He went on to say, “Is that an issue we want to transmit to other governments in the county? To say: ‘Listen, we have this issue that’s been brought to us’ — that was a good presentation that Ken brought — I would hope that he’d bring that to the county, and maybe even the city of Venice. Are we reinventing the wheel, or could we also spread the ‘wheel cost’ out to everyone else?”
Mayor Atwell agreed that it is a larger issue than one for the city alone, and said she’d research further. Snyder also pointed out a very real possibility that someone who might benefit from a registry within the city of Sarasota might be denied those same benefits when traveling to another community (such as if ones’ partner was injured in Venice and is brought to a hospital there instead of one in Sarasota — would your rights as a domestic partner transfer past the city limits?)
Commissioner Paul Caragiulo seemed to agree with Commissioner Snyder’s concerns about cost, but he pointed out that many of those concerns were already addressed in the presentation. He said, “I think this an idea worth pursuing, but that’s my biggest concern as well, because we need to make sure that there is not some potential process that could compromise us that way [financially]. But outside of that, I would be in favor of drafting something instead of making it a two-step process — assuming Mr. Fournier [the city attorney] discovers he doesn’t see anything that would [compromise us].” Caragiulo essentially asked to fast-track the process, and I was very happy to hear such a strong endorsement after his reservations were made clear.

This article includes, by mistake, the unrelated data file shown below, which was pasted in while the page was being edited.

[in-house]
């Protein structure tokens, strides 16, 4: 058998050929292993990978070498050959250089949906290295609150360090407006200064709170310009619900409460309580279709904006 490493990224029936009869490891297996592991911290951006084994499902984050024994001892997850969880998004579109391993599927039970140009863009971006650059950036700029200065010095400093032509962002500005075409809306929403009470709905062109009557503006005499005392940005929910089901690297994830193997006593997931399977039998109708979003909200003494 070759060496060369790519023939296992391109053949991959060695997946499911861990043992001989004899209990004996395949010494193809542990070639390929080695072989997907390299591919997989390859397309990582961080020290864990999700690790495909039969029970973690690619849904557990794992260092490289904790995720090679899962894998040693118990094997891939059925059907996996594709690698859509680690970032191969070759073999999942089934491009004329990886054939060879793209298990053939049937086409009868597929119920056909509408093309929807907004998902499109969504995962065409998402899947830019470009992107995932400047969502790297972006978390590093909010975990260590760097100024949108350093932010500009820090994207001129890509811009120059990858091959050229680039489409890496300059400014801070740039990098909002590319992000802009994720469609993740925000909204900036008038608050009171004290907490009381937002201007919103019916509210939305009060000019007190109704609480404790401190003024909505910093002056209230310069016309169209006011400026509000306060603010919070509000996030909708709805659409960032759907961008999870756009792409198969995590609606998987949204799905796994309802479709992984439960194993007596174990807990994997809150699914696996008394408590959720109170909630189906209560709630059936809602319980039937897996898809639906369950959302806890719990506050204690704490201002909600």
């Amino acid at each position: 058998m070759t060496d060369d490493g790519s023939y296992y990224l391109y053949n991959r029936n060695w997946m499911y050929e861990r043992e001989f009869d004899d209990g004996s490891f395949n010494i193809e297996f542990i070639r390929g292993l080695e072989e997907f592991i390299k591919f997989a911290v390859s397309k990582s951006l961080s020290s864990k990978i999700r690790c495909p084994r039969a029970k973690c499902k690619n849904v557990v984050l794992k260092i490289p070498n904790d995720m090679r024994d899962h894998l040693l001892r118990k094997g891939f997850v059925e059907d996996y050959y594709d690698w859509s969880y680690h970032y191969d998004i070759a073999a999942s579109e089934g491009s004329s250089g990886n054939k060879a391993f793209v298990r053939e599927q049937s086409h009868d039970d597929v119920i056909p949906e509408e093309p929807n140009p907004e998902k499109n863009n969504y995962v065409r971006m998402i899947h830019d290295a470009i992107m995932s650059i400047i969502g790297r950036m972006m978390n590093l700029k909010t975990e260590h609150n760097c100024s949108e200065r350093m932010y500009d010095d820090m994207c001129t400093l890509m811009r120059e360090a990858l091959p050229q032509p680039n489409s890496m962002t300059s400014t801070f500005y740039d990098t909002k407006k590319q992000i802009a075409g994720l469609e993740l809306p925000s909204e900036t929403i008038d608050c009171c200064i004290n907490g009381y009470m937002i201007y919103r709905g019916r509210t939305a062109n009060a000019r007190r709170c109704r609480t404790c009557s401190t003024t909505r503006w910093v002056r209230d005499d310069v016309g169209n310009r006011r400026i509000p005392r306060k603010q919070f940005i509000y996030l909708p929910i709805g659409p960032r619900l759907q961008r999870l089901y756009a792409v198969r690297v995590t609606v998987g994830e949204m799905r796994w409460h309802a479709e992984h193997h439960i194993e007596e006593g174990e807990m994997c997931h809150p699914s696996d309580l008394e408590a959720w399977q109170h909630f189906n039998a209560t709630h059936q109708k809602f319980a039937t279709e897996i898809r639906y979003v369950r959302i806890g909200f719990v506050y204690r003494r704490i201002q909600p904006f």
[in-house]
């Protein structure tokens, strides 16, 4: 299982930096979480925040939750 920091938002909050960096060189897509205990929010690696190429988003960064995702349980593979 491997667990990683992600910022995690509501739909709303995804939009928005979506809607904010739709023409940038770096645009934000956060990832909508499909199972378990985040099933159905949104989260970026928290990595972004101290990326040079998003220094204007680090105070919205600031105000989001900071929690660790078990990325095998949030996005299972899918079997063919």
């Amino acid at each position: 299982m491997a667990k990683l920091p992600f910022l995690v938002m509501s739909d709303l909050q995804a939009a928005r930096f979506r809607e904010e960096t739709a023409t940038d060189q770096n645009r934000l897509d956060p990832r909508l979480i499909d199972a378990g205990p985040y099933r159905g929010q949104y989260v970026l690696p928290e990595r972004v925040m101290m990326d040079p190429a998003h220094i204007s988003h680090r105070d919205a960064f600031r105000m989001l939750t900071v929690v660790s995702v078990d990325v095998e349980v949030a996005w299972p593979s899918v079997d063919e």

After the discussion ended, Mayor Atwell asked if there was consensus to direct Mr. Fournier to begin investigating Domestic Partnership Registries and to place a future report and discussion with him as an agenda item for a future meeting. There was a seemingly unanimous consensus, and they moved on to the next topic. It was not made clear when the discussion and presentation by the City Attorney will take place, but rest assured that when I have the dates and times, I will be sharing it with everyone and anyone!
The culture of my community, Sarasota, is one that values fairness and acceptance. I know this to be true because I’ve worked in and with local organizations and programs such as the Coalition for Inclusion and Diversity, the Manasota Diversity Conference, Community Youth Development and the Unity Days programs at area high schools. I’ve seen adults, youth, seniors, and even “tweens” discuss the issues in great detail. The vast majority would put on a red shirt in support of fairness if they were informed about the issues.
These are “my people,” and I’m so glad that we call this beautiful place “home” together. I’m looking forward to the passing of a Domestic Partnership Registry and a party in the streets with everyone who supported it or who comes to know the wisdom of treating everyone with respect, dignity and equality. I’ll let you know when the time comes in Sarasota — hopefully you won’t be waiting long!